Every program, from my bank, to my work email, from Facebook, to twitter to Amazon to ebay requires a password to "improve security". Obviously on some of these it makes sense but on many many sites it seems to be just there to cause inconvenience a pointless appendage added to make the site able to lock you out at whim.

When I was a kid I was told I could be anyone I wanted to be. Now they call that identity theft.

It started off easy - I had my bank pin a four character numeric. Change it to your birthday (1403) or something like that. Easy.

Ahh but then you get the door to the office - five numbers and a character followed by #

Then add in Eli's daycare centre who have recently added a keycode to their front door - four more numbers (decided by someone else so you can't change them)

Then your work email password - which changes every month (for added security of course)

Chuck in your online bank and another couple of systems I use regularly at work all of them changing with unnerving frequency.

Over the last couple of years this has been complicated even further. For anyone who cares I used to use the same password for as many of the systems as I could - a short five character code which included a number.

Only now the damn thing has become even more complex. Many passwords now have to be 6 characters or more and include a symbol and an numeric character. Of course you can't have characters than follow on from each other (like abc) or more than 4 numbers. What are these jokers on!

Ok so I go for 7revor! or something like that but then I forget whether it's upper or lower case (which has of course become more and more significant) and then when I'm logged out my secret question asks me what is the name of my favourite vegetable? - I've always liked carrots but then green beans are nice too - I can't remember what I entered when I filled that out in 2005 and thinking about it potatoes are pretty good too, but then of course you're only going to give me two attempts anyway before you lock me out so I've got no chance.

And then the captcha figures that you invariable need to enter a clever 'geeky' word which is mixed up in case some secret automated Chinese system is waiting on tenterhooks to hack into my personal email and see what spam and other pointless emails I've been receiving.

I've now been given password keys which I have to carry round (for my bank) and something like a calculator for another system which I can press and magically another random password appears which I can then use with the memorable password I have already entered (which is "gh25"{fasdthjk52") if you want to know.

It all ends up with you scrawling the passwords down on a post-it note - or in a file on your computer (cleverly disgused by the name passwords.doc) so I can keep up. Surely all of this was a lot simpler when we just had a box with a key.

Saturday, December 15, 2012

Welcome to the Juicer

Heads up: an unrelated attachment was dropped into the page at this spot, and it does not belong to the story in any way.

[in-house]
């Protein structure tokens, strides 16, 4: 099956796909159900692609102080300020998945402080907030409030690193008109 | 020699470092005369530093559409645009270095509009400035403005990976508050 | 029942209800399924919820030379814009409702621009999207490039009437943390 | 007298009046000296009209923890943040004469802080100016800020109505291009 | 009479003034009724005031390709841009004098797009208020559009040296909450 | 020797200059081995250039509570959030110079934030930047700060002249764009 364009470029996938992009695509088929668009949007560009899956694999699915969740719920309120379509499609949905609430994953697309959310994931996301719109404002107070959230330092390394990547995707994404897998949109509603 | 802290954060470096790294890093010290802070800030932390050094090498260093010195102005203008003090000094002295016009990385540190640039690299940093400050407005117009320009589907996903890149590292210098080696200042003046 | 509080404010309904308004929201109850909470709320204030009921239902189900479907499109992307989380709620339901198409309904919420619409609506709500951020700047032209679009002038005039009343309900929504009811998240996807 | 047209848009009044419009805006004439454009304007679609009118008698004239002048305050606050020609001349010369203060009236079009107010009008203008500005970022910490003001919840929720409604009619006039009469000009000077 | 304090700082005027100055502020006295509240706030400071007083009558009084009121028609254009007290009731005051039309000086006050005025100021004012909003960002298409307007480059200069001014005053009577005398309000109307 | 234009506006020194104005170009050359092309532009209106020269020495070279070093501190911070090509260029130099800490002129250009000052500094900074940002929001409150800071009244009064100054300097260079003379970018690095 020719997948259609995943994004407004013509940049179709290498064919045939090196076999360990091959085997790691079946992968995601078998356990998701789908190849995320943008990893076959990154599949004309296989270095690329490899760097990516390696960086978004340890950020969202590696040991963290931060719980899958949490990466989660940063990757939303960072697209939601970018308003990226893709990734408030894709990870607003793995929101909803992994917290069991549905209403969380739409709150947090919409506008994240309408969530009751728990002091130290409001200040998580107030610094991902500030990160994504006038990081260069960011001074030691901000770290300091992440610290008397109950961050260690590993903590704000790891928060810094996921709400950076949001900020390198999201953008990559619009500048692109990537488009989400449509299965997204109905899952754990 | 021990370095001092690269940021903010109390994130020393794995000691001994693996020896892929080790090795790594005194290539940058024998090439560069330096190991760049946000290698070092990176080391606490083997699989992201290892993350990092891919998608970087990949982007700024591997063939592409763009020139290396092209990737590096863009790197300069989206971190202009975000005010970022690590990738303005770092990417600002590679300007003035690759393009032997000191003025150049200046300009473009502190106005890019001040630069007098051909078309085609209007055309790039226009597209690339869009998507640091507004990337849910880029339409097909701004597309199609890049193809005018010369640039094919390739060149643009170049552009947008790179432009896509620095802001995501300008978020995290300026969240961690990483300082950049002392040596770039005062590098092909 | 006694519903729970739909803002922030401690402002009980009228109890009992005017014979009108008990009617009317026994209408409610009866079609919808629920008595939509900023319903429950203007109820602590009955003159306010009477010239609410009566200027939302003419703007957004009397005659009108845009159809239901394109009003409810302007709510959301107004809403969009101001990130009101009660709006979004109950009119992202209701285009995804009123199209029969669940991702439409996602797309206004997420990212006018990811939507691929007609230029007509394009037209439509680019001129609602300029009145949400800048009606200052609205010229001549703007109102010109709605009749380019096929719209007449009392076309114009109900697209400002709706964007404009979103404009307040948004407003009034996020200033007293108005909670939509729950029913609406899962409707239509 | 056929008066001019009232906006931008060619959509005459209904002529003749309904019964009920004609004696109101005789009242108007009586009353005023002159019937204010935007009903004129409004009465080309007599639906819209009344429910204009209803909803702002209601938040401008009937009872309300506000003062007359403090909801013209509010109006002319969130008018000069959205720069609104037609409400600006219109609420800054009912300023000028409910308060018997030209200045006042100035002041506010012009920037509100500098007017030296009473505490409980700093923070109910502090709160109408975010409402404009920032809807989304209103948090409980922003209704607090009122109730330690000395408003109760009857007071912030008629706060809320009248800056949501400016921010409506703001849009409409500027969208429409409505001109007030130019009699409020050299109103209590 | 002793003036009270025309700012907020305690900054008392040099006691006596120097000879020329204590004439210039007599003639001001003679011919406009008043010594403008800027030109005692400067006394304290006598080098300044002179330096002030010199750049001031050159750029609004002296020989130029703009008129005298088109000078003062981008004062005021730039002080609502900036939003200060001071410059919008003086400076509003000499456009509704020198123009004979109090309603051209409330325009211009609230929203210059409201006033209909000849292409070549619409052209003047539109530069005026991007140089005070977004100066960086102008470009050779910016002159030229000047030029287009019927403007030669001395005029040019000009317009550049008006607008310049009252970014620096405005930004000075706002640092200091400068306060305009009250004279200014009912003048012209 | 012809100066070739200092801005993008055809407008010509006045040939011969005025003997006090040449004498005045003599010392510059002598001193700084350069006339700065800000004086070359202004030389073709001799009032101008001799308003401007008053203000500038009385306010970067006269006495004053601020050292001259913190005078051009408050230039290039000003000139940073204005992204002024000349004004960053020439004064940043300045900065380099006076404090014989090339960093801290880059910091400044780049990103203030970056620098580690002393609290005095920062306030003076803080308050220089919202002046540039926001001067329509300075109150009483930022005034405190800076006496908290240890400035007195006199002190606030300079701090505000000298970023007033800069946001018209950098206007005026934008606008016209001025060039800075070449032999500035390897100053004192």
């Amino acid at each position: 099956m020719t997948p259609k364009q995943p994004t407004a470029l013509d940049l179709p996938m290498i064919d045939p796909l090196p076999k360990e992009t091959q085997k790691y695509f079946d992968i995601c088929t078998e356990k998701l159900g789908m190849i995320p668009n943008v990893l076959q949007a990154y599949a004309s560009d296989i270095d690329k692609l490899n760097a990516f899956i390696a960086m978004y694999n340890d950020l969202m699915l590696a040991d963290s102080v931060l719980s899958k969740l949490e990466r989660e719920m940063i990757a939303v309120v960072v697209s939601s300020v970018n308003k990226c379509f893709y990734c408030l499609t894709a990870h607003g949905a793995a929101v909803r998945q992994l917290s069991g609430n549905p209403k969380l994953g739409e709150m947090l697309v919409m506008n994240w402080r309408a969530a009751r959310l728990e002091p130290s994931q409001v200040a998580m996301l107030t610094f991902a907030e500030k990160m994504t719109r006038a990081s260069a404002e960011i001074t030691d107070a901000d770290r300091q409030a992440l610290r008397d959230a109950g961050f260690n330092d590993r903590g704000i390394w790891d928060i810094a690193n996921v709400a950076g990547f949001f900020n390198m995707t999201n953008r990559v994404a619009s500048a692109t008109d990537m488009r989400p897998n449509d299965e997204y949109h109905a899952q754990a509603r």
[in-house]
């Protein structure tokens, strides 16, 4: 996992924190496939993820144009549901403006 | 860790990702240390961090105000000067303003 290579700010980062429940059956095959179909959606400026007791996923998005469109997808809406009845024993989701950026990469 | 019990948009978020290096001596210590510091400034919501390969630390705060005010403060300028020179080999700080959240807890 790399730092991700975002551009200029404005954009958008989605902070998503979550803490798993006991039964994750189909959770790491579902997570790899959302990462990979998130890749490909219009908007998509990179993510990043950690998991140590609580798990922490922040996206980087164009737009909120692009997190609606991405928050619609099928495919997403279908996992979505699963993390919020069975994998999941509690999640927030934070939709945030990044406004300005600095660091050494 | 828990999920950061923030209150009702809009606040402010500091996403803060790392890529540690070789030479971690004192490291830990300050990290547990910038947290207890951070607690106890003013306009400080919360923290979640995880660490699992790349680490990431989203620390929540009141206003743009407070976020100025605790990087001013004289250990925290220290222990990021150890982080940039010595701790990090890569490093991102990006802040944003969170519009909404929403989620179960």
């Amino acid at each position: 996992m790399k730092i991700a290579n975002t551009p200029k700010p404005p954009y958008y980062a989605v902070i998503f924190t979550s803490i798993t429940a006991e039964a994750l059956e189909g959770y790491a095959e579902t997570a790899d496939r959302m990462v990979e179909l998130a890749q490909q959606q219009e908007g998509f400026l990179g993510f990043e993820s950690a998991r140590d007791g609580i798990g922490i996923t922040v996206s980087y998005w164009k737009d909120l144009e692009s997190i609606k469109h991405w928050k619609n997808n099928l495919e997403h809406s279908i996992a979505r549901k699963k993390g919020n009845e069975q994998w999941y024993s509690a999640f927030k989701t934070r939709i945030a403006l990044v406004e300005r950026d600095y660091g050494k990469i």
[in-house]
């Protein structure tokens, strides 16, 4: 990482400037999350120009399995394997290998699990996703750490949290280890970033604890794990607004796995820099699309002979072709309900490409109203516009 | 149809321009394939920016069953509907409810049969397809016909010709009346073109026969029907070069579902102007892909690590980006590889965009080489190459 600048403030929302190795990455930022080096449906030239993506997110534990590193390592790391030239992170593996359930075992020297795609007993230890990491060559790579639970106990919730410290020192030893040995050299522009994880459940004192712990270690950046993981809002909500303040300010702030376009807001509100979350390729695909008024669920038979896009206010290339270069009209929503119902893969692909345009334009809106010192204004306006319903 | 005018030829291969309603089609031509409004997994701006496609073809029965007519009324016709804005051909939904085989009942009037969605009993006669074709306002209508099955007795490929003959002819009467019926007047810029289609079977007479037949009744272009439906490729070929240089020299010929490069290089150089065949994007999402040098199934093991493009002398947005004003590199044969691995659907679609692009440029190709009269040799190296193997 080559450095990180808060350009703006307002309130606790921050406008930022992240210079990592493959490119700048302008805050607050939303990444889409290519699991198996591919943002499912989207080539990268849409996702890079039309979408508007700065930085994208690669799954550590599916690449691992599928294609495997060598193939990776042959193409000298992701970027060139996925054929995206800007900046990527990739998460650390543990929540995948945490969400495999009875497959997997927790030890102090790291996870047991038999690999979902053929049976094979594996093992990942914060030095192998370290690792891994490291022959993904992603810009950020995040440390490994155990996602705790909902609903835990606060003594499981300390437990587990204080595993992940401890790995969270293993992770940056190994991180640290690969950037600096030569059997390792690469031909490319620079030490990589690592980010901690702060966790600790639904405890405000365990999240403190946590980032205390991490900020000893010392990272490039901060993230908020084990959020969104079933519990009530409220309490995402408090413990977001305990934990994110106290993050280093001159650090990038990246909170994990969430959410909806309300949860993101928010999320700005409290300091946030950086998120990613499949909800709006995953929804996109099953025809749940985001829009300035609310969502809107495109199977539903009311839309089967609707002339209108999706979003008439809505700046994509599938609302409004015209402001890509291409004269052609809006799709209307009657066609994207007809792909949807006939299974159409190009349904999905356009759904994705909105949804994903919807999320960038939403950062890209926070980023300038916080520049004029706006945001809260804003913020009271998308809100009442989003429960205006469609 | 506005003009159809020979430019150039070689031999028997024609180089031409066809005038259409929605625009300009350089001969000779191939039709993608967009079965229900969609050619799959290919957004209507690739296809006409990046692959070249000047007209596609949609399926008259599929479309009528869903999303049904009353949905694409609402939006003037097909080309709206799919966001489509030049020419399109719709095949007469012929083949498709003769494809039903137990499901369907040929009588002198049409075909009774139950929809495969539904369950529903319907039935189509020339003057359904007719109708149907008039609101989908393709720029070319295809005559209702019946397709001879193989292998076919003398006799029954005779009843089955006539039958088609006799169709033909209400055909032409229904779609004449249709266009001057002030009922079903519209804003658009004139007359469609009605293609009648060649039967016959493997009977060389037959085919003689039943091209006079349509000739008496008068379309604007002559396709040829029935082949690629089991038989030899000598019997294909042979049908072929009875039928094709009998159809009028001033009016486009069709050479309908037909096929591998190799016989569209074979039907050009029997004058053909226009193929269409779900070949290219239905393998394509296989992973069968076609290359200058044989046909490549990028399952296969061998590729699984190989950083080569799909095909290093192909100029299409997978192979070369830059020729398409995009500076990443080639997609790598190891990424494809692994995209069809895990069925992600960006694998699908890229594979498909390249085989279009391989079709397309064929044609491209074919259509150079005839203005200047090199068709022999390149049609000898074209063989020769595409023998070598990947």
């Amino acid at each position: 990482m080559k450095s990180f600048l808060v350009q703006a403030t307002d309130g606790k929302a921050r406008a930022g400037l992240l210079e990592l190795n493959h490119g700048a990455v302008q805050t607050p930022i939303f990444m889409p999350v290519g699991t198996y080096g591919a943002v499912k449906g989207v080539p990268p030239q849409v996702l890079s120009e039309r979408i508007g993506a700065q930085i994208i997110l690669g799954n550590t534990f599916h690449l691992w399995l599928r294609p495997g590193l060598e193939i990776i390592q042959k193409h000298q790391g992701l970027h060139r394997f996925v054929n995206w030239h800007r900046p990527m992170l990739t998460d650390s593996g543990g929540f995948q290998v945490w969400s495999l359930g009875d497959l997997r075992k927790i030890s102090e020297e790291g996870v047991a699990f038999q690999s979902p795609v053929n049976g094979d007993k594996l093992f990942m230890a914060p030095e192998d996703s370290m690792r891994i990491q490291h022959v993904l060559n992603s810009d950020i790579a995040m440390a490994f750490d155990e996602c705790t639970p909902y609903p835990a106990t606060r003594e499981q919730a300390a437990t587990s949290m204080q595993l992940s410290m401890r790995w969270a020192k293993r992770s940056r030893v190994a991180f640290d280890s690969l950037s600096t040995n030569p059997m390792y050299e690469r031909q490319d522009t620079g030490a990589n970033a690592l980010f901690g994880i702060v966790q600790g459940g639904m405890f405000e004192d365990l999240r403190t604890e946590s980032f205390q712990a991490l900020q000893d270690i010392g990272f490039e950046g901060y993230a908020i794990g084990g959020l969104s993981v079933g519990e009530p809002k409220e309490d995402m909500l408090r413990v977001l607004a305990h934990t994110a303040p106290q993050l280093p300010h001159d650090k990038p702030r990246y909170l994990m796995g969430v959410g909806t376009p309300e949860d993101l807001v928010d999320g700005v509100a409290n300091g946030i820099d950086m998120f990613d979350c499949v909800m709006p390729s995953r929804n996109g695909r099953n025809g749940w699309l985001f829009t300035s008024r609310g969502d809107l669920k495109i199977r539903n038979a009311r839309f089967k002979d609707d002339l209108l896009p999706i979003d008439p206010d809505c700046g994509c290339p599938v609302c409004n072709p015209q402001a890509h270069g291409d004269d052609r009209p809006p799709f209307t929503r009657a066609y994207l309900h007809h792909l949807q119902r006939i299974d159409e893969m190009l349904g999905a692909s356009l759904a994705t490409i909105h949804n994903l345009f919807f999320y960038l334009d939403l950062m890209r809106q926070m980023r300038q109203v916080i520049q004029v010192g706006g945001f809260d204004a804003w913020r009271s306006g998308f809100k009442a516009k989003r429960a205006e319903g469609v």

Amy received a juicer as an early Christmas present from her friends Emma and Jo.

We put it through its paces this morning mixing up a brew of celery, carrot (organic of course) and apple. It sounded healthy and tasted lovely. The kids loved dropping the fruit into the juicer and we speculated about how much of cash is now going to be spent on fruit and vegetables to feed the juicer. salary=celery.

Enjoying the juice

Audrey's School Christmas Concert

On Friday we all went along to watch Audrey perform in the school concert (her debut role was a chicken).

'The Magical Christmas Jigsaw' starred the entire school in some role or another, so it was a pretty big undertaking and the hall was packed with parents armed with cameras/iphones to record the special few seconds of their offspring singing/talking.

Audrey did us proud and Eli was absorbed watching throughout the show. Audrey spotted us waving in the crowd at the end and nearly walked off the stage, fortunately being 'saved' by Jess her teacher. We felt it was taking the expression 'break a leg' a bit too literally. There was a nice barbecue in the playground afterwards, even the rain couldn't dampen the post-show party spirits.

before the show practicing her 'clucking'

Ange and Matt's Christmas Party

We were invited to our friends (Ange and Matt) house for a Christmas party. It's becoming a bit of a tradition and the kids loved spending time with their friends. There's always plentiful amounts of food, presents for the kids and Christmas cheer.

Phil and Nina's Cherries

We're lucky that our neighbours love their garden and have two (smallish) cherry trees which this year bore bountiful amounts of fruit.

Nina invited the kids to come and help pick them and as well as bringing home a bowl of delicious cherries both Audrey and Eli ate their fair share along the way.

Here's a couple of pics.

Wednesday, December 12, 2012

Eclipse over Canberra

A few years ago I watched a full solar eclipse in the UK (while sat on a rib boat in the middle of the English channel) it was a breathtaking experience. The moon covered the sun entirely and as the dark spread from the horizon over our heads we lept to our feet and impulsively cheered it was incredible.

When I heard that there was going to be an eclipse viewable from Canberra I was always going to go.

Audrey has taken to waking up quite early (5.30am-6am) and so being at the top of Mount Stromlo for 7am to view the event was made all the easier for us (!). There were probably about 40-50 others when we reached the summit of nearby Mount Stromlo, I'd heard a scientist from Canberra announcing the impeding eclipse on the radio on the way there so both Audrey and I were pretty excited even before we got there.

There was quite a lot of cloud around, but it moved away to reveal the sun and the moon. Canberra only saw a 62% eclipse, but armed with our cardboard glasses it was still pretty good. Audrey learnt a new word from the scientists and public stood around us "Spectacular!" which she used with great effect to describe the event to  Amy when we got home.